30. 31. Type Conversion <ul><li>No automatic type conversions are done with exceptions </li></ul><ul><ul><li>if double is in the exception specification, an int cannot be thrown unless int is also in the exception specification </li></ul></ul>Slide 16-
  31. 32. Function Redefinitions in Derived Classes <ul><li>Functions redefined or overloaded in derived classes should have the same exception specification as in the base class </li></ul><ul><ul><li>The exception specification can be a subset of the exception specification in the base class </li></ul></ul><ul><ul><ul><li>You cannot add exceptions </li></ul></ul></ul>Slide 16-
  32. 33. Section 16.1 Conclusion <ul><li>Can you </li></ul><ul><ul><li>List the three components of exception handling? </li></ul></ul><ul><ul><li>Write code to catch an exception of type char? </li></ul></ul><ul><ul><li>Create an exception specification for a function? </li></ul></ul><ul><ul><li>Create an exception class? </li></ul></ul>Slide 16-
  33. 34. 16.2 Programming Techniques for Exception-Handling
  34. 35. Programming Techniques for Exception Handling <ul><li>A guideline for exception handling is to separate throwing an exception and catching an exception into separate functions </li></ul><ul><ul><li>Place the throw-statement in one function and list the exception in the exception specification </li></ul></ul><ul><ul><li>Place the function invocation and catch-clause in a try-block of a different function </li></ul></ul>Slide 16-
  35. 36. try and throw…Again <ul><li>Here is a general example the approach to use in using throw: void functionA( ) throw (MyException) { … throw MyException(<an argument?>); } </li></ul>Slide 16-
  36. 37. catch…again <ul><li>Using FunctionA from the previous slide, here is how to catch MyException: void functionB( ) { … try { … functionA( ); … } catch(MyException e) { < handle the exception> } } </li></ul>Slide 16-
  37. 38. When to Throw An Exception <ul><li>Throwing exceptions is generally reserved for those cases when handling the exceptional case depends on how and where the function was invoked </li></ul><ul><ul><li>In these cases it is usually best to let the programmer calling the function handle the exception </li></ul></ul><ul><ul><li>An uncaught exception ends your program </li></ul></ul><ul><li>If you can easily write code to handle the problem do not throw an exception </li></ul>Slide 16-
  38. 39. Nested try-catch Blocks <ul><li>Although a try-block followed by its catch-block can be nested inside another try-block </li></ul><ul><ul><li>It is almost always better to place the nested try-block and its catch-block inside a function definition, then invoke the function in the outer try-block </li></ul></ul><ul><li>An error thrown but not caught in the inner try-catch-blocks is thrown to the outer try-block where it might be caught </li></ul>Slide 16-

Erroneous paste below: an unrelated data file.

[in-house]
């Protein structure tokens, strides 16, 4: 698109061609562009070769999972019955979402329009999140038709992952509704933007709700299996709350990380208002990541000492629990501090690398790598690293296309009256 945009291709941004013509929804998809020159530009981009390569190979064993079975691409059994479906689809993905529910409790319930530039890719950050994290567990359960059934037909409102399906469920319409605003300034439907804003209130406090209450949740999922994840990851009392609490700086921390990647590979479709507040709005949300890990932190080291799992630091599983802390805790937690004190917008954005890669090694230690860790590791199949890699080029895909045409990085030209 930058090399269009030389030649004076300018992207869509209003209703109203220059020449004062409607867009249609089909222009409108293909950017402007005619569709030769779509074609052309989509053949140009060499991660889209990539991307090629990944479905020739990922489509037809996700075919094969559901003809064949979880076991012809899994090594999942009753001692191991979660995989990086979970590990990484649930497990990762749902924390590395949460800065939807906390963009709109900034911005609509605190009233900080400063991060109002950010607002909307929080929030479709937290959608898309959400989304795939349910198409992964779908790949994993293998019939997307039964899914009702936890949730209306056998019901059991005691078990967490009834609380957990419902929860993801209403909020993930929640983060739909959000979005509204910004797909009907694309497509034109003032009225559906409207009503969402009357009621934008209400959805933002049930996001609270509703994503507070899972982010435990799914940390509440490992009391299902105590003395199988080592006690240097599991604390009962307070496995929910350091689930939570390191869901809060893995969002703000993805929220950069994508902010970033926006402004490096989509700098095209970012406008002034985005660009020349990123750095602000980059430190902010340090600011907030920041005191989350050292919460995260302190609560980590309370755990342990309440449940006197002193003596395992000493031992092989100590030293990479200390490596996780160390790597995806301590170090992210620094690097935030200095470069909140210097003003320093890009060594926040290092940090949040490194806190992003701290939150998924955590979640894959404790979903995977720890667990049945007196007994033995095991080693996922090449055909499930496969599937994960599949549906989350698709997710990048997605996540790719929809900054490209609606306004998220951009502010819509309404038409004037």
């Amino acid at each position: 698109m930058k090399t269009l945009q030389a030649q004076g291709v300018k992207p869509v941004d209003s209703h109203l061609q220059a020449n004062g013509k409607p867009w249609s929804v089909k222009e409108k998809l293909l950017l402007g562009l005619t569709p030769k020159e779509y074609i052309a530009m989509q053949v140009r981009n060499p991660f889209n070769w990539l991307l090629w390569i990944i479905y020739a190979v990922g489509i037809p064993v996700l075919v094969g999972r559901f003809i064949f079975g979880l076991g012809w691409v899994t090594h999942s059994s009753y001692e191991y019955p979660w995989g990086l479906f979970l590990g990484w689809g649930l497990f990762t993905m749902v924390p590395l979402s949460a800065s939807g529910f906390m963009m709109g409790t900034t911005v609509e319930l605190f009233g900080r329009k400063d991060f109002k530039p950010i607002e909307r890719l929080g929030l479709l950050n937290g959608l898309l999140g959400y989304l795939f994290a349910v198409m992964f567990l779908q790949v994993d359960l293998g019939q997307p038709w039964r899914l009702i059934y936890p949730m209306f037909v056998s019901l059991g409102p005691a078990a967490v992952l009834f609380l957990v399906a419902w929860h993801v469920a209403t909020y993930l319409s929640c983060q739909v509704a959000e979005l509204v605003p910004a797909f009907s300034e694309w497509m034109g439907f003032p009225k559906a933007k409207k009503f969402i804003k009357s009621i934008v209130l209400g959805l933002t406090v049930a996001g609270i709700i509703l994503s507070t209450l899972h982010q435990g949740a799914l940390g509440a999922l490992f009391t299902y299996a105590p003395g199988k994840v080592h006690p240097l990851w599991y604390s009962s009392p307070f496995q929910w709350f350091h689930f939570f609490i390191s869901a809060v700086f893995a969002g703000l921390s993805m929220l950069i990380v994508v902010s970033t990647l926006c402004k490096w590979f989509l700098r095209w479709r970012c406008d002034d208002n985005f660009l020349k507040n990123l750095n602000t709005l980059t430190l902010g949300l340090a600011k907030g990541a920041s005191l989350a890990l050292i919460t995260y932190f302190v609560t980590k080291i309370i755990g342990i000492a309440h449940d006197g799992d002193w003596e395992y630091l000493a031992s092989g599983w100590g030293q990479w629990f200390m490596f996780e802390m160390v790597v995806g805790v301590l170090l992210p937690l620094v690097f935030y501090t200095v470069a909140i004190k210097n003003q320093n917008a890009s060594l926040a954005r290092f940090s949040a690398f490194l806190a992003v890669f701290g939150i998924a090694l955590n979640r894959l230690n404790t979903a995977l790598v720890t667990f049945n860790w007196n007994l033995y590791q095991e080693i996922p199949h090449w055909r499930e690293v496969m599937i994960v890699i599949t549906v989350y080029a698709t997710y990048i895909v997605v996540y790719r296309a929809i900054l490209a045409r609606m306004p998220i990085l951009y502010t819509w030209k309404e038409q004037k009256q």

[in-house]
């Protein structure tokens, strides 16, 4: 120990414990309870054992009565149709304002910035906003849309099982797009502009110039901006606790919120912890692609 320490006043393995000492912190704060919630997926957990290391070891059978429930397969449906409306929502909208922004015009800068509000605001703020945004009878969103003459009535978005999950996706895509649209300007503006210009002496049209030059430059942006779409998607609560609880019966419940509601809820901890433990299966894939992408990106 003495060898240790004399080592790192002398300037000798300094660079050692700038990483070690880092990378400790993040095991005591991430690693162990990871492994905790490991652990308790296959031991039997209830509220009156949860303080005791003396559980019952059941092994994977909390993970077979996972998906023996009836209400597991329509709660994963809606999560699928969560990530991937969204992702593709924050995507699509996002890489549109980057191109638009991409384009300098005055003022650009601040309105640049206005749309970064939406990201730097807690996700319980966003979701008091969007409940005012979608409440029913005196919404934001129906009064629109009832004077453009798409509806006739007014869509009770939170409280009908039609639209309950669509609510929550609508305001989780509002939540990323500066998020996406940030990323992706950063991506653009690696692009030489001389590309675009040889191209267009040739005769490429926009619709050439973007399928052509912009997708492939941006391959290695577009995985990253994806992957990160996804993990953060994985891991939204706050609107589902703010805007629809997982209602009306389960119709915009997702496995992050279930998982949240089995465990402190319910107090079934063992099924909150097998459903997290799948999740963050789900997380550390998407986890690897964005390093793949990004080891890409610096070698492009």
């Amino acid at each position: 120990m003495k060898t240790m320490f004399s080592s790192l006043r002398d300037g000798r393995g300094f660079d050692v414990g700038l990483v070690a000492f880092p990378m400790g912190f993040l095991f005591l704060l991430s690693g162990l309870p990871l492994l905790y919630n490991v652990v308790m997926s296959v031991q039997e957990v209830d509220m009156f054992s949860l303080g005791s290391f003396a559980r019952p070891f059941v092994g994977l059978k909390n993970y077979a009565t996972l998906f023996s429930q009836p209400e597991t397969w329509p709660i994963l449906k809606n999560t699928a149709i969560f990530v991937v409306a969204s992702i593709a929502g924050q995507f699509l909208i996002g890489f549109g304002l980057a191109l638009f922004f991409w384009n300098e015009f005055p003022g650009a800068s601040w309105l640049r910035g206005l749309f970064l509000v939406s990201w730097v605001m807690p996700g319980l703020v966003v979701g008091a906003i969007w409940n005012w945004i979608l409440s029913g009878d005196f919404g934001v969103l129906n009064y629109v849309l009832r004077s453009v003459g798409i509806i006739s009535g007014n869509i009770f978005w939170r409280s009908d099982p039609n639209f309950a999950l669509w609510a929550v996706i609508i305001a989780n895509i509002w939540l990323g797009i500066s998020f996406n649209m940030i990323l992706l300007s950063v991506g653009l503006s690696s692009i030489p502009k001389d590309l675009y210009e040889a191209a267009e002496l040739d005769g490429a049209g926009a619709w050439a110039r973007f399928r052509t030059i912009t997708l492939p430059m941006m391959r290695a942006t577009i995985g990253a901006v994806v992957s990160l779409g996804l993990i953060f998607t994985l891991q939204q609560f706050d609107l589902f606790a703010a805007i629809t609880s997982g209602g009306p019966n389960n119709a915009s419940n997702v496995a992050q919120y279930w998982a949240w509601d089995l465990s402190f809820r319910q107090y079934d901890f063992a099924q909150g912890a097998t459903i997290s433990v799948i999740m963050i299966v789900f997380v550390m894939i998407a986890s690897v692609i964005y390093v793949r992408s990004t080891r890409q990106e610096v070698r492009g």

39. 40. Overuse of Exceptions <ul><li>Throwing an exception allows you to transfer flow of control to almost any place in your program </li></ul><ul><li>Such un-restricted flow of control is generally considered poor programming style as it makes programs difficult to understand </li></ul><ul><li>Exceptions should be used sparingly and only when you cannot come up with an alternative that produces reasonable code </li></ul>Slide 16-
  40. 41. Exception Class Hierarchies <ul><li>It can be useful to define a hierarchy of exception classes. </li></ul><ul><ul><li>You might have an ArithmeticError exception class with DivideByZeroError as a derived class </li></ul></ul><ul><ul><li>Since a DivideByZeroError object is also an ArithmeticError object, every catch-block for an ArithmeticError will also catch a DivideByZeroError </li></ul></ul>Slide 16-
  41. 42. Checking For Available Memory <ul><li>The new operator allocates memory from the freestore: NodePtr pointer = new Node; </li></ul><ul><ul><li>What if there is no memory available? </li></ul></ul><ul><ul><li>bad_alloc is a predefined exception and can be used in this way since new throws a bad_alloc exception: try { NodePtr pointer = new Node; } catch(bad_alloc) { cout << &quot;Ran out of memory!&quot;; } </li></ul></ul>Slide 16-
  42. 43. Rethrowing an Exception <ul><li>The code within a catch-block can throw an exception </li></ul><ul><ul><li>This feature can be used to pass the same or a different exception up the chain of exception handling blocks </li></ul></ul>Slide 16-
  43. 44. Section 16.2 Conclusion <ul><li>Can you </li></ul><ul><ul><li>Describe what happens if an exception is never caught? </li></ul></ul><ul><ul><li>Write code that nests a try-block inside another try-block? </li></ul></ul><ul><ul><li>Describe the type of situations in which exceptions should not be thrown? </li></ul></ul>Slide 16-
  44. 45. Chapter 16 -- End Slide 16-
  45. 46. Display 16.1 Slide 16- Back Next
  46. 47. Display 16.2 (1/2) Slide 16- Back Next
  47. 48. Display 16.2 (2/2) Slide 16- Back Next
  48. 49. Display 16.3 (1/2) Slide 16- Back Next
  49. 50. Display 16.3 (2/2) Slide 16- Back Next
  50. 51. Display 16.4 (1/3) Slide 16- Back Next
  51. 52. Display 16.4 (2/3) Slide 16- Back Next
  52. 53. Display 16.4 (3/3) Slide 16- Back Next
  53. 54. Display 16.5 (1/2) Slide 16- Back Next
  54. 55. Display 16.5 (2/2) Slide 16- Back Next